Comment by Stefan Gefter
2015-05-06 10:42:40

Bravo!

Comment by livius drusus
2015-05-06 15:24:10

Thank you!

 
 
Comment by GoryDetails
2015-05-06 11:07:43

Wonderful! I love War of the Worlds, but while I’ve seen some of those illustrations before I had no idea of the artist’s background.

Comment by livius drusus
2015-05-06 15:26:02

I didn’t either. I had to dig up Portuguese language resources to find anything beyond a few lines about his life. (I don’t speak Portuguese, but I have enough familiarity with other Romance languages to make sense of the online translator’s garbled interpretation.)

 
 
Comment by Charles Devine
2015-05-06 18:08:03

Thank you for posting this bit of history.

Comment by livius drusus
2015-05-06 22:10:28

Thank you for reading it.

 
 
Comment by bort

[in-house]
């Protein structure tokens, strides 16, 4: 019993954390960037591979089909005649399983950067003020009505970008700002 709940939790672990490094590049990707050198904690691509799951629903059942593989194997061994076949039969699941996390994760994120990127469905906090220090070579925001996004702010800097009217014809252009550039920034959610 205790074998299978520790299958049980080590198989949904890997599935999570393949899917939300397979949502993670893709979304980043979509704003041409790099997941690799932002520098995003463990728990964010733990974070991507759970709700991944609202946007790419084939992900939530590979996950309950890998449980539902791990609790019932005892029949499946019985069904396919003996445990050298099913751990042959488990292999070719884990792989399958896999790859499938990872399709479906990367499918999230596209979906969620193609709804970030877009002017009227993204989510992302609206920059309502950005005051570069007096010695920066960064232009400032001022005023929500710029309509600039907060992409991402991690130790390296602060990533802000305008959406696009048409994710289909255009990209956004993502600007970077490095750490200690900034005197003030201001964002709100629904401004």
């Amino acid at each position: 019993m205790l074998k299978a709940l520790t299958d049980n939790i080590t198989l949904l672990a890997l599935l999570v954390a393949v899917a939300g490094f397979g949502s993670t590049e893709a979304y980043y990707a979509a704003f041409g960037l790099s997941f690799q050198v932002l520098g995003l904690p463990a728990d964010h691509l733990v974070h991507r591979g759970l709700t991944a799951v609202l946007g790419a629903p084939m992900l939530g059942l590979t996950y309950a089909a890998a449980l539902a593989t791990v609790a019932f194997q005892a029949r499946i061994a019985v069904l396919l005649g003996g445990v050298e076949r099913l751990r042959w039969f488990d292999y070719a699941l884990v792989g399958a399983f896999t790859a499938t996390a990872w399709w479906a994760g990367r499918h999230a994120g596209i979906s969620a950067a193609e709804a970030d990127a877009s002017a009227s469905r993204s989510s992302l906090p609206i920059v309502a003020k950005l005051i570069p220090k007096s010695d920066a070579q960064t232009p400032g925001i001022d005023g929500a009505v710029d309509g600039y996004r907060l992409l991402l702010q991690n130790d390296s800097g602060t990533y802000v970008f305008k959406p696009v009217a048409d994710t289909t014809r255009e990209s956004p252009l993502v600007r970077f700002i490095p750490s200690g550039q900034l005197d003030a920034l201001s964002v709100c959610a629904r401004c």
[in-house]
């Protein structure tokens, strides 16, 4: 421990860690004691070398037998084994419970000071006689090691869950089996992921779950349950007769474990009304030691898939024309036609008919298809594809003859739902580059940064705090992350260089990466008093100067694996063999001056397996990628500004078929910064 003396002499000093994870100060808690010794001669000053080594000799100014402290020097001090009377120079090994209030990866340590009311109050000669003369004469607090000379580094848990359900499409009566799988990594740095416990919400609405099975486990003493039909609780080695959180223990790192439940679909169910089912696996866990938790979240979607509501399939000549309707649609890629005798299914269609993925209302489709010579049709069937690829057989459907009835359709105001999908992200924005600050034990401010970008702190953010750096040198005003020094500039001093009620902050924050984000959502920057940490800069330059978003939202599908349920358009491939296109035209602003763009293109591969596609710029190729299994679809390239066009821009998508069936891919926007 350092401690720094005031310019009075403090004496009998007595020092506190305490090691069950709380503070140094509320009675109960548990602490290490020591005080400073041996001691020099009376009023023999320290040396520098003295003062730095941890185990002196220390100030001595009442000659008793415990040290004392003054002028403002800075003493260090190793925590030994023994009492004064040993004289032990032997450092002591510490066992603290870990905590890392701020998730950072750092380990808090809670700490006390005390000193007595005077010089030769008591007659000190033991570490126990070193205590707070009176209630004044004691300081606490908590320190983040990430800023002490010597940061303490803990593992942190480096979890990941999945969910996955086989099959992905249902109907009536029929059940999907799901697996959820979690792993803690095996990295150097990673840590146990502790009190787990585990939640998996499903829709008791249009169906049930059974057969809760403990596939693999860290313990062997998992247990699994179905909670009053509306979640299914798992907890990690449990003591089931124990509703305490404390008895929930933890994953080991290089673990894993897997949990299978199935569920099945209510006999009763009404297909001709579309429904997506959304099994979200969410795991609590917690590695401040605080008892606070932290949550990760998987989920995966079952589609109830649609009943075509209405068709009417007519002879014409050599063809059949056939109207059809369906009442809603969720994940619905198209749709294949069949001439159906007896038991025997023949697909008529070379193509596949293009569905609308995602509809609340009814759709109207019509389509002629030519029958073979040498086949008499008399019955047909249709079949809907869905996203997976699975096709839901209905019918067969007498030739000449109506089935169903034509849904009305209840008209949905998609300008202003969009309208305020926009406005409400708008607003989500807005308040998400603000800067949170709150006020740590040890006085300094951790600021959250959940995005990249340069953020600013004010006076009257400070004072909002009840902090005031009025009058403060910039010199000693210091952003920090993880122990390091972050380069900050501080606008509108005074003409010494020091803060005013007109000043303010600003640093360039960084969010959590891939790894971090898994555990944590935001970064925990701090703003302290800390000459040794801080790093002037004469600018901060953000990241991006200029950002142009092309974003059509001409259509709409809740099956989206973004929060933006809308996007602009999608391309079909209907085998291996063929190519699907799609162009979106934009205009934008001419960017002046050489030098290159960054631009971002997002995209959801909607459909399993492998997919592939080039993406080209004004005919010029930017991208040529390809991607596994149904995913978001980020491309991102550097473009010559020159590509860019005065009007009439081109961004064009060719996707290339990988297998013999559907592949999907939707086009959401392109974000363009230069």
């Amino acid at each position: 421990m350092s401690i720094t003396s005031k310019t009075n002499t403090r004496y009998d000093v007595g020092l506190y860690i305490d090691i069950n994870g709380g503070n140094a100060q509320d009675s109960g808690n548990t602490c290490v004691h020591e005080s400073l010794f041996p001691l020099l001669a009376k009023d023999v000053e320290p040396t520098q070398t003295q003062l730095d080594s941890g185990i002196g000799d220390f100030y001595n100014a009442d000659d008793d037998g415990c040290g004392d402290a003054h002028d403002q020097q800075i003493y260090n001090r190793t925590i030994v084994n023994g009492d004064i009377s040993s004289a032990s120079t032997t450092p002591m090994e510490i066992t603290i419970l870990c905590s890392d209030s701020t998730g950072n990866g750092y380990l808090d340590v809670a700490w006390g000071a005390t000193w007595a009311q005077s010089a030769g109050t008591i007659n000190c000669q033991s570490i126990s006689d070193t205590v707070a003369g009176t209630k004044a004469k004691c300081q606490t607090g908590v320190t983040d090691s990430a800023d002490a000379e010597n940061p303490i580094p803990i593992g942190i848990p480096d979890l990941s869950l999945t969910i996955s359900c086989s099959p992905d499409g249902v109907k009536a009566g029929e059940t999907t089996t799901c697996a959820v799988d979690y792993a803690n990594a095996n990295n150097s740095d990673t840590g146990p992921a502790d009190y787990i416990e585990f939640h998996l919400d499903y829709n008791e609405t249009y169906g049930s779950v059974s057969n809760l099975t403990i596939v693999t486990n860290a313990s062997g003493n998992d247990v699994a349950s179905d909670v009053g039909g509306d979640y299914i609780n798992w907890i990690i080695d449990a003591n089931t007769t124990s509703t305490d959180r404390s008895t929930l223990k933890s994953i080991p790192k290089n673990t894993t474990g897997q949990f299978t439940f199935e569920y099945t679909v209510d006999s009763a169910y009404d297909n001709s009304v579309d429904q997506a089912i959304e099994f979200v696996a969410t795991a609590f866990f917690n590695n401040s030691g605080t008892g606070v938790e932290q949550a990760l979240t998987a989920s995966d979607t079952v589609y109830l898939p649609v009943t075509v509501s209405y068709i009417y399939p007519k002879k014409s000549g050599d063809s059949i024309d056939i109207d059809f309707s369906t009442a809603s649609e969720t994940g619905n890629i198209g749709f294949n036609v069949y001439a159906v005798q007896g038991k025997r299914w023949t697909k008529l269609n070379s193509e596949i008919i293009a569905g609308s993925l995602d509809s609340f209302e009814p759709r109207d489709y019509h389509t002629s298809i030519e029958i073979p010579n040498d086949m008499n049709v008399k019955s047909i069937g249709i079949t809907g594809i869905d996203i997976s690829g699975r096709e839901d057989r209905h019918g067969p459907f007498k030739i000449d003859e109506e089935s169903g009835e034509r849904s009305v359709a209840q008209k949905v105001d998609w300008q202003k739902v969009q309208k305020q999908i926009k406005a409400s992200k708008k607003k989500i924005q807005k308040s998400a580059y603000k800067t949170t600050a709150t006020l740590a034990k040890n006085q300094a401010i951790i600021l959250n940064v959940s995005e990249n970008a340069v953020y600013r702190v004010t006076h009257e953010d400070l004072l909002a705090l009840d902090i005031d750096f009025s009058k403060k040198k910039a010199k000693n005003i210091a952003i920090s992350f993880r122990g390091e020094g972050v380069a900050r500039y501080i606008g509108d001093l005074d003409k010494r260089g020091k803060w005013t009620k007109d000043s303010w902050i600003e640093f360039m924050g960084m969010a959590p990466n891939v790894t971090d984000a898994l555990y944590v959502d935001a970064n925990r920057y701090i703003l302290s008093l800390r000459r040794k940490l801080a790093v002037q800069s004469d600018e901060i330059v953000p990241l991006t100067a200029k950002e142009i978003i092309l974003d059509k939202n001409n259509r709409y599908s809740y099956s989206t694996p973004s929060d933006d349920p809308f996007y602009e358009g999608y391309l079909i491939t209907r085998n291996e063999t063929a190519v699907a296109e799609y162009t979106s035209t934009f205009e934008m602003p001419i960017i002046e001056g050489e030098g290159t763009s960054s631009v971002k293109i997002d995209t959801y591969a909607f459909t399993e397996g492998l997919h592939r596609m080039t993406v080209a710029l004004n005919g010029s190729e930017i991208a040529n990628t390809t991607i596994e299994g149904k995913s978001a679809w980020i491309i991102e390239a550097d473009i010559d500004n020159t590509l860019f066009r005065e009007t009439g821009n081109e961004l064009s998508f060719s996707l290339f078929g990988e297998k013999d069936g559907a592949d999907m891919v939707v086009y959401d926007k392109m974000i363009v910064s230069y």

2015-05-06 22:01:00

I enjoyed War of the Worlds when I read it ONLY A COUPLE OF YEARS AGO. I love those illustrations where the walker is a bit off in the distance. It’s very Spielbergian – if you’ll allow that word.

I don’t know what to think of the erotique one. It confuses me a little.

:skull:

Comment by livius drusus
2015-05-06 22:20:52

I will allow that word, because I’m quite sure it’s no coincidence. Some of the scenes in the Spielberg version are so similar to Alvim Corrêa’s drawings that it had to be deliberate.

As for the work of Lemort, perhaps it’ll help to remind yourself that Cupid is not in fact a baby, and that that giant skull is probably pretty comfortable for reclining purposes.